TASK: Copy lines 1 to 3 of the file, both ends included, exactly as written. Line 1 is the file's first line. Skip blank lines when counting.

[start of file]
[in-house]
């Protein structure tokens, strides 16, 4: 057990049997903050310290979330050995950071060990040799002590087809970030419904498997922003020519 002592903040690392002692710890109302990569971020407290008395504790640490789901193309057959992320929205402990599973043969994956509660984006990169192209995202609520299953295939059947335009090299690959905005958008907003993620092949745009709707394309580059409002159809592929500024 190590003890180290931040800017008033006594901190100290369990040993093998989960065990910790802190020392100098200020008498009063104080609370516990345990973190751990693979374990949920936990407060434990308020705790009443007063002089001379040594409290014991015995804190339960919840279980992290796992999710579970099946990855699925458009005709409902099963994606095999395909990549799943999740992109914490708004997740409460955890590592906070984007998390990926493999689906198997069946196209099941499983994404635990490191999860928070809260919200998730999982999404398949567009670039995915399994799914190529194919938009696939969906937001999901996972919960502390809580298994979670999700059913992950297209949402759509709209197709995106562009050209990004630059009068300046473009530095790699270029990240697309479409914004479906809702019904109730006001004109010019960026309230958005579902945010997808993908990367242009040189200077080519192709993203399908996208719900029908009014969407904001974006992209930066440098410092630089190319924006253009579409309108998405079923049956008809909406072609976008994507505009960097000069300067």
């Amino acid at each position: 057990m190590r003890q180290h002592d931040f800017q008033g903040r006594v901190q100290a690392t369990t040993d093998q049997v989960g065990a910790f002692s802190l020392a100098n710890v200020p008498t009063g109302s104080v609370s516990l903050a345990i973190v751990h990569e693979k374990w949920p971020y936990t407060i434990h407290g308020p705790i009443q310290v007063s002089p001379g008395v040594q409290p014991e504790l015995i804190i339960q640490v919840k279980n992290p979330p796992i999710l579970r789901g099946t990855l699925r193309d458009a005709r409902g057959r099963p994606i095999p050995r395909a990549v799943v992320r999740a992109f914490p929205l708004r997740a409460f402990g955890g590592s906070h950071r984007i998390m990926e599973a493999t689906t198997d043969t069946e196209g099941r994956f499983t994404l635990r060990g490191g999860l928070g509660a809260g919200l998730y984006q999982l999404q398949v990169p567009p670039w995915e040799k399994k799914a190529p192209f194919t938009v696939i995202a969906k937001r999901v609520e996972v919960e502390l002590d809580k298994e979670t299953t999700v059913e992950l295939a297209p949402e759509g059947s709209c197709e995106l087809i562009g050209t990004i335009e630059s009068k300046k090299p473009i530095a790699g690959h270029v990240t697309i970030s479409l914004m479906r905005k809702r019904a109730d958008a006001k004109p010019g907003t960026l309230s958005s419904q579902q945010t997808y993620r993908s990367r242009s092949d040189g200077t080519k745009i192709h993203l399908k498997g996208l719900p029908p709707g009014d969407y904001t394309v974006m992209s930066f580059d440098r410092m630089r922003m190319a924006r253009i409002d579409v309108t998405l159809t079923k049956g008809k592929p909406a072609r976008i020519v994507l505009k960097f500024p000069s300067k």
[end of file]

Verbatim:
[in-house]
């Protein structure tokens, strides 16, 4: 057990049997903050310290979330050995950071060990040799002590087809970030419904498997922003020519 002592903040690392002692710890109302990569971020407290008395504790640490789901193309057959992320929205402990599973043969994956509660984006990169192209995202609520299953295939059947335009090299690959905005958008907003993620092949745009709707394309580059409002159809592929500024 190590003890180290931040800017008033006594901190100290369990040993093998989960065990910790802190020392100098200020008498009063104080609370516990345990973190751990693979374990949920936990407060434990308020705790009443007063002089001379040594409290014991015995804190339960919840279980992290796992999710579970099946990855699925458009005709409902099963994606095999395909990549799943999740992109914490708004997740409460955890590592906070984007998390990926493999689906198997069946196209099941499983994404635990490191999860928070809260919200998730999982999404398949567009670039995915399994799914190529194919938009696939969906937001999901996972919960502390809580298994979670999700059913992950297209949402759509709209197709995106562009050209990004630059009068300046473009530095790699270029990240697309479409914004479906809702019904109730006001004109010019960026309230958005579902945010997808993908990367242009040189200077080519192709993203399908996208719900029908009014969407904001974006992209930066440098410092630089190319924006253009579409309108998405079923049956008809909406072609976008994507505009960097000069300067």
């Amino acid at each position: 057990m190590r003890q180290h002592d931040f800017q008033g903040r006594v901190q100290a690392t369990t040993d093998q049997v989960g065990a910790f002692s802190l020392a100098n710890v200020p008498t009063g109302s104080v609370s516990l903050a345990i973190v751990h990569e693979k374990w949920p971020y936990t407060i434990h407290g308020p705790i009443q310290v007063s002089p001379g008395v040594q409290p014991e504790l015995i804190i339960q640490v919840k279980n992290p979330p796992i999710l579970r789901g099946t990855l699925r193309d458009a005709r409902g057959r099963p994606i095999p050995r395909a990549v799943v992320r999740a992109f914490p929205l708004r997740a409460f402990g955890g590592s906070h950071r984007i998390m990926e599973a493999t689906t198997d043969t069946e196209g099941r994956f499983t994404l635990r060990g490191g999860l928070g509660a809260g919200l998730y984006q999982l999404q398949v990169p567009p670039w995915e040799k399994k799914a190529p192209f194919t938009v696939i995202a969906k937001r999901v609520e996972v919960e502390l002590d809580k298994e979670t299953t999700v059913e992950l295939a297209p949402e759509g059947s709209c197709e995106l087809i562009g050209t990004i335009e630059s009068k300046k090299p473009i530095a790699g690959h270029v990240t697309i970030s479409l914004m479906r905005k809702r019904a109730d958008a006001k004109p010019g907003t960026l309230s958005s419904q579902q945010t997808y993620r993908s990367r242009s092949d040189g200077t080519k745009i192709h993203l399908k498997g996208l719900p029908p709707g009014d969407y904001t394309v974006m992209s930066f580059d440098r410092m630089r922003m190319a924006r253009i409002d579409v309108t998405l159809t079923k049956g008809k592929p909406a072609r976008i020519v994507l505009k960097f500024p000069s300067k």